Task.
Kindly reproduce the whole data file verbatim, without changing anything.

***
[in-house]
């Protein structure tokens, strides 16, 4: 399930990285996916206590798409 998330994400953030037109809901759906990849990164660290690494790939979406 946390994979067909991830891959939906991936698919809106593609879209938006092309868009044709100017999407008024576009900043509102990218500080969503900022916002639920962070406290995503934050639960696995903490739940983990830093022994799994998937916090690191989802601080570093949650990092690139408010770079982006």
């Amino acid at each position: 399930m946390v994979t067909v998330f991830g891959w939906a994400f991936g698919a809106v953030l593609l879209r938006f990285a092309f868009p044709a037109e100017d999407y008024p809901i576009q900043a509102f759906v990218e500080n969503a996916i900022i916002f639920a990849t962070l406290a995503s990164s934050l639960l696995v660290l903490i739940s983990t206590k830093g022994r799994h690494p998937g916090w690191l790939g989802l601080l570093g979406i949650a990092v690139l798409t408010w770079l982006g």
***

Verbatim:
[in-house]
């Protein structure tokens, strides 16, 4: 399930990285996916206590798409 998330994400953030037109809901759906990849990164660290690494790939979406 946390994979067909991830891959939906991936698919809106593609879209938006092309868009044709100017999407008024576009900043509102990218500080969503900022916002639920962070406290995503934050639960696995903490739940983990830093022994799994998937916090690191989802601080570093949650990092690139408010770079982006």
């Amino acid at each position: 399930m946390v994979t067909v998330f991830g891959w939906a994400f991936g698919a809106v953030l593609l879209r938006f990285a092309f868009p044709a037109e100017d999407y008024p809901i576009q900043a509102f759906v990218e500080n969503a996916i900022i916002f639920a990849t962070l406290a995503s990164s934050l639960l696995v660290l903490i739940s983990t206590k830093g022994r799994h690494p998937g916090w690191l790939g989802l601080l570093g979406i949650a990092v690139l798409t408010w770079l982006g």